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For people who have hearing loss, the phrase “music to my ears” could have a completely new meaning.

Researchers at the University of Helsinki and the University College London assessed the effects of musical activities on hearing loss in children and the results of the study illustrated the effect and benefit received by exposing people to music.

Measuring Speech-in-Noise Performance

Researchers looked at 43 young children in a 14 to 16 month study where they measured speech-in-noise performance. 22 of the children enrolled had normal hearing while the remaining 21 had cochlear implants. The researchers recognized that children with implants had a hard time understanding speech so they introduced control and test sets which delegated participants to singing and non-singing groups.

For children in the singing group, a remarkable improvement in awareness and speech-in-noise performance was observed in comparison with children in the non-singing group.

Music Trains The Ear

There is a great deal of research revealing the benefits to cognitive ability and speech processing provided by musical training and this research is just one of them. A study from the Montréal Neurological Institute corroborated these findings and indicated that musical training can enhance speech perception in noisy environments.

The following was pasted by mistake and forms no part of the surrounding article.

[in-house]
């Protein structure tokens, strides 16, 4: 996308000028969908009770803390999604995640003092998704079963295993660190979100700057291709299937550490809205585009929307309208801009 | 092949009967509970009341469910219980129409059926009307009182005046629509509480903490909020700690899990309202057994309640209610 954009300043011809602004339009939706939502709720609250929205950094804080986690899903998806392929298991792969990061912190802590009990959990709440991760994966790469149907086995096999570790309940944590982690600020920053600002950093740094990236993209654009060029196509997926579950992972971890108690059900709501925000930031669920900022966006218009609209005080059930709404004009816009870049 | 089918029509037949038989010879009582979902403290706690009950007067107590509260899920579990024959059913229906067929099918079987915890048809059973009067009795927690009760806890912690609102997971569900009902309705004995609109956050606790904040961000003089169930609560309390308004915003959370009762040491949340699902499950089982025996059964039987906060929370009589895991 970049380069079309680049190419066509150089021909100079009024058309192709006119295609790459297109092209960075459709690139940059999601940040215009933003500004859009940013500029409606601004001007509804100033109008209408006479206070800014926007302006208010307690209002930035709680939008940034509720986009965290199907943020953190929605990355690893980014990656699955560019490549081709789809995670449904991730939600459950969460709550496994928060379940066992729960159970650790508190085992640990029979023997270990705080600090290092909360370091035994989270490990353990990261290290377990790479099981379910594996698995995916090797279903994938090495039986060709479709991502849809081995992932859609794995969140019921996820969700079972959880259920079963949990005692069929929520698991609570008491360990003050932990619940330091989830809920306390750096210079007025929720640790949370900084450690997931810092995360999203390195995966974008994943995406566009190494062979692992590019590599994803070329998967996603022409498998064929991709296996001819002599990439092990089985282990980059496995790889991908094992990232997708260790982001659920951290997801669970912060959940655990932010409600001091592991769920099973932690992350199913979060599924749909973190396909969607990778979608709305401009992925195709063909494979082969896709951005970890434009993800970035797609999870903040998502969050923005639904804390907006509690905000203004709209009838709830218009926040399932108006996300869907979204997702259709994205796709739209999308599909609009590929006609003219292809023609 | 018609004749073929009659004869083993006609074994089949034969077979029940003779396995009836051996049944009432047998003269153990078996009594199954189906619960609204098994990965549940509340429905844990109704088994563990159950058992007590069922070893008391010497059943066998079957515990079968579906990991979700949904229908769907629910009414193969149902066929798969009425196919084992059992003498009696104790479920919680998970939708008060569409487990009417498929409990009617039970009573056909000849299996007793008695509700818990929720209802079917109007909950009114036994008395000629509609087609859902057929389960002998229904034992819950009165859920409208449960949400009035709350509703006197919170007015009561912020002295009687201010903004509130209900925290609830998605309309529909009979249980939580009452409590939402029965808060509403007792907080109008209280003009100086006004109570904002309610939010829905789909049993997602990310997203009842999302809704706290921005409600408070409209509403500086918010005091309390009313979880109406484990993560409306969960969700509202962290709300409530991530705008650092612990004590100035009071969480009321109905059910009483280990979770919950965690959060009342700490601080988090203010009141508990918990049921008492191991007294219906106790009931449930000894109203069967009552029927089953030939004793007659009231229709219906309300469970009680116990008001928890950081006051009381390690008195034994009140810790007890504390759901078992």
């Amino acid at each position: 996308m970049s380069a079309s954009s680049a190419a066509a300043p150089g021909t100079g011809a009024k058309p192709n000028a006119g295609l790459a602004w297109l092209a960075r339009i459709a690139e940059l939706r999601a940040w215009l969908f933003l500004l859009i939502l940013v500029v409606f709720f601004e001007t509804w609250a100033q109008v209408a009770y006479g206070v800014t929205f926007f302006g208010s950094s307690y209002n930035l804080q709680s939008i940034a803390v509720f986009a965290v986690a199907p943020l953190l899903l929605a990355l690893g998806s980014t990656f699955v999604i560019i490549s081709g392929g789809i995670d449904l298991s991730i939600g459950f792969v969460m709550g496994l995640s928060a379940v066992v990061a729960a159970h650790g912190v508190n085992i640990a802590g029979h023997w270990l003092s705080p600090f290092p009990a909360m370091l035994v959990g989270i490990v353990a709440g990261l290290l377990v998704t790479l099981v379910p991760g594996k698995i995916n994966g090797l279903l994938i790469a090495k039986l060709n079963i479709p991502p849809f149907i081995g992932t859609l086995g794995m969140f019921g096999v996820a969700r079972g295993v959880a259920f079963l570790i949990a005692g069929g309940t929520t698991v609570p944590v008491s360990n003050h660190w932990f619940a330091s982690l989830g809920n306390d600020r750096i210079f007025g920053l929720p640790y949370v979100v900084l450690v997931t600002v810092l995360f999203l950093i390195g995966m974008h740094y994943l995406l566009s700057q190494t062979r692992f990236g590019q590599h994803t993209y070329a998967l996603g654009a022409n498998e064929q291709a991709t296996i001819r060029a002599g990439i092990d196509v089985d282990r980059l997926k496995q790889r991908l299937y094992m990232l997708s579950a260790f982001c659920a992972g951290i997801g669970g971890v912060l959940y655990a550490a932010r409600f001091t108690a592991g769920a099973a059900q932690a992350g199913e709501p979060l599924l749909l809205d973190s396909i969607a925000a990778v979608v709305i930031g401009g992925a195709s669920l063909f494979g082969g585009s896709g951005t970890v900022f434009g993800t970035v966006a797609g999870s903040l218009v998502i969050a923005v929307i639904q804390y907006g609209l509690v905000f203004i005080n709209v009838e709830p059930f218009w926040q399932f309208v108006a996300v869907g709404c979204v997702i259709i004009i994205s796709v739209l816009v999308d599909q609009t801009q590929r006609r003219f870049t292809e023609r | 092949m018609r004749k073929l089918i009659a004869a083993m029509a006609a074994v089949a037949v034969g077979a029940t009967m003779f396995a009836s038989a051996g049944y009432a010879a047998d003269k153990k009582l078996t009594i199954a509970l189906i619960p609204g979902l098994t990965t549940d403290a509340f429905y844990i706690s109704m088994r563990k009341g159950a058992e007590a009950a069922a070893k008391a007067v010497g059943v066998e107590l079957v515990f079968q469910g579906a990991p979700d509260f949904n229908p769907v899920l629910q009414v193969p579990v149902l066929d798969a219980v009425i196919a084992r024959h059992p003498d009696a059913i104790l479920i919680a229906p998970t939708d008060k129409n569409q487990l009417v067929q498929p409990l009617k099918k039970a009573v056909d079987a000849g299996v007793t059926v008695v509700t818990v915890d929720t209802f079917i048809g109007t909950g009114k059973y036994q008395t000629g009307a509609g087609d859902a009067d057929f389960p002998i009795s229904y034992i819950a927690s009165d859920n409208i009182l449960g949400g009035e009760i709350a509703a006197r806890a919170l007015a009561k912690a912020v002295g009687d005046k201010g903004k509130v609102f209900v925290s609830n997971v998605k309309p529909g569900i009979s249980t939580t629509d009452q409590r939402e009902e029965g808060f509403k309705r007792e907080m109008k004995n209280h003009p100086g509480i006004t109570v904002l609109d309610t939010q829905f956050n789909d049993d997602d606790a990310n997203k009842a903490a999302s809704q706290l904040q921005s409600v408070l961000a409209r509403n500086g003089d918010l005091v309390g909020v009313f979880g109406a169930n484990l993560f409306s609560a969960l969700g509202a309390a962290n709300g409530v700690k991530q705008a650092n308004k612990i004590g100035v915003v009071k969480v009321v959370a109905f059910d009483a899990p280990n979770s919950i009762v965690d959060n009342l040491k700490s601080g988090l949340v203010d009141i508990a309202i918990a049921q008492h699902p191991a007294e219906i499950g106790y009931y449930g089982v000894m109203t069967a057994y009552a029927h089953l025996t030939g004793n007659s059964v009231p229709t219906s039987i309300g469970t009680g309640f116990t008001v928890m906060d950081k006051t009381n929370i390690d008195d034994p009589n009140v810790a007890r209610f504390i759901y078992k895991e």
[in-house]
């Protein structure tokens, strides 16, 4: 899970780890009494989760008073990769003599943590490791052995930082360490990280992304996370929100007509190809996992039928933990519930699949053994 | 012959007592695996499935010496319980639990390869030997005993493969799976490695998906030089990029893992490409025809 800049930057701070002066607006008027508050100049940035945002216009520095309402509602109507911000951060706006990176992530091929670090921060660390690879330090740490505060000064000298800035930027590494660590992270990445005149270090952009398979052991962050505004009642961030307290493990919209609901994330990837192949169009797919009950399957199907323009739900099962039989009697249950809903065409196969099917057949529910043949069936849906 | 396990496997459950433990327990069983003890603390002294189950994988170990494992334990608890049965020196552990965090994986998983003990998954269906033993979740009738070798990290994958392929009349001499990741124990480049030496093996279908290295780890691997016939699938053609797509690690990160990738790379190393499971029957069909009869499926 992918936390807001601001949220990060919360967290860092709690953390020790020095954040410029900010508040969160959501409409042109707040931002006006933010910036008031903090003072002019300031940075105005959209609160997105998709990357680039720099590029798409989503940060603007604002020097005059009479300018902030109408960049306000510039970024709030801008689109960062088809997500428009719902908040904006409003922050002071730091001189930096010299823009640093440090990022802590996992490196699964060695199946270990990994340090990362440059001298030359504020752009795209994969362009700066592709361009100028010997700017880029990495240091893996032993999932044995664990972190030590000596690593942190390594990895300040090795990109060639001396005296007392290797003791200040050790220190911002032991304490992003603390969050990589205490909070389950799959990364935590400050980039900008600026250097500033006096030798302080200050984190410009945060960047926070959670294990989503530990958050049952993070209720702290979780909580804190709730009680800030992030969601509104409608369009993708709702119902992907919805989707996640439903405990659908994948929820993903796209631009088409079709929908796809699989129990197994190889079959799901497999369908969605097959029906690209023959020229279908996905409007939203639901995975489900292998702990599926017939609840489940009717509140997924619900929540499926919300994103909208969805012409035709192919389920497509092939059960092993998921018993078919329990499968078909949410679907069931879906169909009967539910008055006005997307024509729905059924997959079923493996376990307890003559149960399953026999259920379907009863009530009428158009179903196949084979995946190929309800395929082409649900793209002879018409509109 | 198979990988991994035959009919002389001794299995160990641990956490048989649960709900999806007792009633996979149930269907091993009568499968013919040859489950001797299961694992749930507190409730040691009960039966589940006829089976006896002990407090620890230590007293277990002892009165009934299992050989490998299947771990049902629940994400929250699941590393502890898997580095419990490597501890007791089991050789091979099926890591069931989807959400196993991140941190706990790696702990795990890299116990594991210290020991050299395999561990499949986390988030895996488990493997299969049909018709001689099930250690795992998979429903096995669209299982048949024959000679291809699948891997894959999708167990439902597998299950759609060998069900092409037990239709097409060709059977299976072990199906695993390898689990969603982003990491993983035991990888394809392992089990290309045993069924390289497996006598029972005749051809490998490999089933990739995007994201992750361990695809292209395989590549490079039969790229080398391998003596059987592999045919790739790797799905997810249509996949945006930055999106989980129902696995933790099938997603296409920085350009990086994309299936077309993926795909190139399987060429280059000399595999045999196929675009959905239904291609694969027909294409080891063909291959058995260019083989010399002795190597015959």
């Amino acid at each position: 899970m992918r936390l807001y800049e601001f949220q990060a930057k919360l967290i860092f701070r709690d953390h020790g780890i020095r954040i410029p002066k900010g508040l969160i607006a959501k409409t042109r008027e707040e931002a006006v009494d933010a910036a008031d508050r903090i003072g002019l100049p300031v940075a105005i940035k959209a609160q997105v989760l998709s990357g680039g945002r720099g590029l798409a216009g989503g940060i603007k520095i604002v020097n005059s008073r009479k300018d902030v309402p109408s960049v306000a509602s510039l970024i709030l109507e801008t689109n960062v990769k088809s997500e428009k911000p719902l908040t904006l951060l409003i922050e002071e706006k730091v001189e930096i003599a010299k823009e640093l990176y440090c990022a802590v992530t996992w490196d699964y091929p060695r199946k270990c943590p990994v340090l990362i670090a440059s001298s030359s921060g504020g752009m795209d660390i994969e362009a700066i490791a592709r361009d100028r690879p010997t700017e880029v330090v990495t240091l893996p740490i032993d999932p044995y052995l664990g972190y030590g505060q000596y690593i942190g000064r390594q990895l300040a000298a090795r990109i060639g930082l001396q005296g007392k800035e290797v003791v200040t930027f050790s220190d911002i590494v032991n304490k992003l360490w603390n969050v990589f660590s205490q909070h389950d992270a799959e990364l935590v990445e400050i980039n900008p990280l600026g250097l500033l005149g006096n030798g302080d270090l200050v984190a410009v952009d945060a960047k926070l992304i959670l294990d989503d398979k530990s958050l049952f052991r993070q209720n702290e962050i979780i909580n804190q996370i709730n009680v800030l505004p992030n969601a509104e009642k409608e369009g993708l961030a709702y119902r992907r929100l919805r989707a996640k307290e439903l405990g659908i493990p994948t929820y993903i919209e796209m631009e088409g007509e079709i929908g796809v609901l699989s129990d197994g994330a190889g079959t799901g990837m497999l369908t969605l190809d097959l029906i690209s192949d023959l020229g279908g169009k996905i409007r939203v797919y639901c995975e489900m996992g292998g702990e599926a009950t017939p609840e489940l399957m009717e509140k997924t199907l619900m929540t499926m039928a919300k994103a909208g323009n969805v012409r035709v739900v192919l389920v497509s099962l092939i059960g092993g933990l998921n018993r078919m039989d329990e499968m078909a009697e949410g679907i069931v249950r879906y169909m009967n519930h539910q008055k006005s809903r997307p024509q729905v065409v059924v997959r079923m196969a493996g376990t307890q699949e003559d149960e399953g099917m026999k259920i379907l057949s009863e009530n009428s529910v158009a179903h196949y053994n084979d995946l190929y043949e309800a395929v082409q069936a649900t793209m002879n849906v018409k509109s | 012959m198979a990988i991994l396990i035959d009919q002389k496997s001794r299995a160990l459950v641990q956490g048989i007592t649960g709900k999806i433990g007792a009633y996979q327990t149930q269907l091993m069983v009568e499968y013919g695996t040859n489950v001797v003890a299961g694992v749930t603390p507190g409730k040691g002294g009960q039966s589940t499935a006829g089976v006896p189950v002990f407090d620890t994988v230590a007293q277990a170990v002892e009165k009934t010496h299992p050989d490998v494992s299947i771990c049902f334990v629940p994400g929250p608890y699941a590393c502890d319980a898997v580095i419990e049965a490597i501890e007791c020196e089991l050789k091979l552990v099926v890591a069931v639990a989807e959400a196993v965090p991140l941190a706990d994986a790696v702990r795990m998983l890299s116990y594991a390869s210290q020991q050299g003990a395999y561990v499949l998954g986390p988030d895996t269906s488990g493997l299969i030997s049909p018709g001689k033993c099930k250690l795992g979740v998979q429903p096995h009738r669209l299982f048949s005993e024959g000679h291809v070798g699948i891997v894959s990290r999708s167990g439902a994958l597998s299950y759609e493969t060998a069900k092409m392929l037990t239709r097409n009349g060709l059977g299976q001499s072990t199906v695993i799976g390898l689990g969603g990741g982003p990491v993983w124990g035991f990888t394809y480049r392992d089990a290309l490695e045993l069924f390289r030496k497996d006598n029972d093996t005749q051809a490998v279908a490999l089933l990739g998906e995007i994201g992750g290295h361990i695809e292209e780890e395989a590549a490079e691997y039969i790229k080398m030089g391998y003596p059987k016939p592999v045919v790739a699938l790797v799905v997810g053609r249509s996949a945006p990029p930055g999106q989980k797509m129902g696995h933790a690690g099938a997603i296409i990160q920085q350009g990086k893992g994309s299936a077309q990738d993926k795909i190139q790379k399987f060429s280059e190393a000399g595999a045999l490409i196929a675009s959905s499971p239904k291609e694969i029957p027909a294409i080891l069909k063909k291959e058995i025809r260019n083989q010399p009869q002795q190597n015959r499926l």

That study evaluated the brain activity of 30 participants, 15 musicians and 15 non-musicians, asking each to identify speech syllables through a variety of background noise levels.

The ages of the participants in the research by Drs. Yi and Roberts, unlike the Helsinki/London study, averaged 22 years old. While participants weren’t always hearing impaired, the difference in results among people who were trained musically and those who weren’t was considerable.

Non-Musicians Were Outperformed By Musicians

When the noise was missing, both groups had similar results, but when any amount of background noise was incorporated, the musicians substantially outperformed the non-musicians. It’s likely that the ability to perform well on these tests was due to enhancements to the left interior frontal and right auditory regions found within the brains of the musicians.

But the benefits of musical training revealed by Drs. Yi and Robert’s research don’t simply end there. The auditory motor network is refined and united to the auditory system and speech motor system by this musical training according to this research.

These adult musicians in this study had all been trained when they were younger and had at least a decade of training. Musical training has a powerful effect and this once again backs that fact.

Beethoven’s Battle With Hearing Loss

Some of the world’s most celebrated musicians and composers have suffered from hearing loss. Perhaps the most famous deaf composer, Ludwig van Beethoven was able to hear when he was born, but that began to diminish while he was in his late 20s.

The early foundation of Beethoven’s training, though extreme, was likely the gateway for prolonging his musical career. Over the last decade of his life, Beethoven was, in fact, nearly entirely deaf. Despite that, many of his most treasured works were composed over his last 15 years.

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References

Can children with hearing loss benefit from music and singing?

https://medicalxpress.com/news/2017-12-musical-affects-speech.html

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